Lightning in a Bottle?

Let’s cut right to the chase: Fuel additives have a bad reputation in our world. They go by all sorts of names–modifiers, enhancers, boosters–but one unifying term seems to stick to them like glue: snake oil. Like those supposedly medicinal liniments peddled at 19th-century sideshows, they don’t work, they’re overpriced, and they’re sold by con artists.

Or are they?

A new advertiser of ours, EFS Combust, says they’re different. They claim that their fuel additive isn’t snake oil, just science–and that it actually works. We decided to put their claim to the test using a dynamometer.

Focus on the Additive

We decided to put EFS Combust to the test on a dynamometer.

Face it: Strange, neon-green bottles of mystery liquid don’t exactly scream, “Trust your car’s engine to me!” This point was driven home when we walked through GRM headquarters asking for someone to volunteer a project car for the test. There weren’t any takers, with excuses ranging from “My car is already blown up” to “My belts squeal” to “Uh, no.”

We needed to find another way to get a test mule for our test. Just renting a car would be sort of boring, so we decided to try something new: car sharing. And no, that doesn’t mean we asked a neighbor if we could borrow their minivan.

We signed up for Zipcar, a company that rents cars by the hour. Their slogan is “Wheels when you want them.” Well, we wanted them, and we got them. A nearly new, automatic, naturally aspirated Ford Focus would be our guinea pig for just $7.50 an hour.

As usual, Superchips generously allowed us to use their Dynojet chassis dynamometer, which measures engine power and torque. They also loaned us two of their employees–Chris and Pat–who would ensure we didn’t break anything. With a bottle of EFS Combust fuel additive in hand, we were ready to get started.

Before we poured anything strange into the Focus’s tank, we had to pour in something familiar. We filled the tank with standard, 87-octane fuel and then drove the car 50 miles to make sure the system was clear–after all, an industrious past Zipcar driver might have poured something strange in the tank.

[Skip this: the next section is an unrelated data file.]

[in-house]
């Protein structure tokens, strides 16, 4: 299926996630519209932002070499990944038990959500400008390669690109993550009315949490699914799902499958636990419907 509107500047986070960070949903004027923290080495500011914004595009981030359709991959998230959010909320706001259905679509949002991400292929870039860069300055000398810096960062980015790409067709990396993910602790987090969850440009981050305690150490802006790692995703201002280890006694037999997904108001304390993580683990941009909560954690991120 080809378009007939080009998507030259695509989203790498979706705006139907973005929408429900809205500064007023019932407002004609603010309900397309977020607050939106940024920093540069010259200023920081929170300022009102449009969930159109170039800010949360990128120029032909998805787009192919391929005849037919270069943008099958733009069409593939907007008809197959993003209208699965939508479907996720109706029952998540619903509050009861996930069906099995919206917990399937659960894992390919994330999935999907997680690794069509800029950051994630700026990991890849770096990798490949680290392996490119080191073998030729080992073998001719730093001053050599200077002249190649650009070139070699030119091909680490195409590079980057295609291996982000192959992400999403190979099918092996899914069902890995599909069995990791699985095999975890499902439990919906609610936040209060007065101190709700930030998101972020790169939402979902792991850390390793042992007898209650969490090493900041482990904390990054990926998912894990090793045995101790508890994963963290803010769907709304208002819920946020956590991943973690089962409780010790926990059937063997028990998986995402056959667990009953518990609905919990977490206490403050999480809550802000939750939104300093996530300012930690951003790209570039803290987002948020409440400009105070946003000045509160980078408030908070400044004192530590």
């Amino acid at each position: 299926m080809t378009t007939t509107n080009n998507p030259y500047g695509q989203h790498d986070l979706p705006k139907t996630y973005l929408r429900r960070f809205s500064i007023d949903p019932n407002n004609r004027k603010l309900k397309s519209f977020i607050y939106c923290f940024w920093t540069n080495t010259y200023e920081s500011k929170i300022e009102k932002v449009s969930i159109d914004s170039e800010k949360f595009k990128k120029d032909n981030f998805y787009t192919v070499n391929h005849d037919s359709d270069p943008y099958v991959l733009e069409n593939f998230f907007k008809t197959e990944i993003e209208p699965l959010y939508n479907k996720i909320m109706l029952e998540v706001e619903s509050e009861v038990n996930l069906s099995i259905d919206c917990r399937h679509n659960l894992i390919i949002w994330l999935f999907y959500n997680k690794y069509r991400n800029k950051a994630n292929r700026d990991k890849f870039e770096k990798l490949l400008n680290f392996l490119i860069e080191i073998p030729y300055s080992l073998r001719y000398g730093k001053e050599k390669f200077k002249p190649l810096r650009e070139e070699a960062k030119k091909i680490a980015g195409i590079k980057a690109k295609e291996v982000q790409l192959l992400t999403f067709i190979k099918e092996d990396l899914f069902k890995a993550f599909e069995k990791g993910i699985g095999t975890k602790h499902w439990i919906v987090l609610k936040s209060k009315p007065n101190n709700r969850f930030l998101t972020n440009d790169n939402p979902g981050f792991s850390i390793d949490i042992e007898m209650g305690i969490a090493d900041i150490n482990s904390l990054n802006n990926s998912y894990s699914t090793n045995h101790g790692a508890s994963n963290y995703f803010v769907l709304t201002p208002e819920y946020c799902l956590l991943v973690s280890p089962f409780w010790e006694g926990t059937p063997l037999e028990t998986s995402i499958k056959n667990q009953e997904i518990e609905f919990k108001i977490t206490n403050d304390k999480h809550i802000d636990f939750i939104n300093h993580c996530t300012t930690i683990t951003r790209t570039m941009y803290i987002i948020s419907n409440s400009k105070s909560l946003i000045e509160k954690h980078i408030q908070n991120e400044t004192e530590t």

With the Focus’s fuel essentially “reset,” we strapped the car to the dyno and did three baseline pulls. The result: 146 horsepower and 133 ft.-lbs. of torque at the front wheels. (Yes, even seemingly meek cars have gotten powerful.)

Next, it was time for a shot of EFS Combust. We followed the directions on the bottle, adding a chaser of more 87-octane gas to make sure we hadn’t left any additive in the filler neck.

EFS Combust instructed us to run an entire tankful of the additive-spiked gasoline through the Focus before we did another dyno pull, claiming this step was necessary for the ECU to adapt to the new cocktail. That was all well and good, but we’re huge fans of controlling variables in our tests. Driving the car 300 miles and then bringing it back the next day seemed like a poor way to do that.

So we skipped that step. We never even unstrapped the car from the dyno after pouring in the additive. Instead, we ran the car from 30 mph to 80 mph and back to 30 again for about 5 minutes–no resistance.

We didn’t expect this to be sufficient for the additive to take effect, but we figured we might as well test the car again before doing anything more elaborate. We did three more pulls on the dyno. The result: 151 horsepower and 138 ft.-lbs. at the front wheels.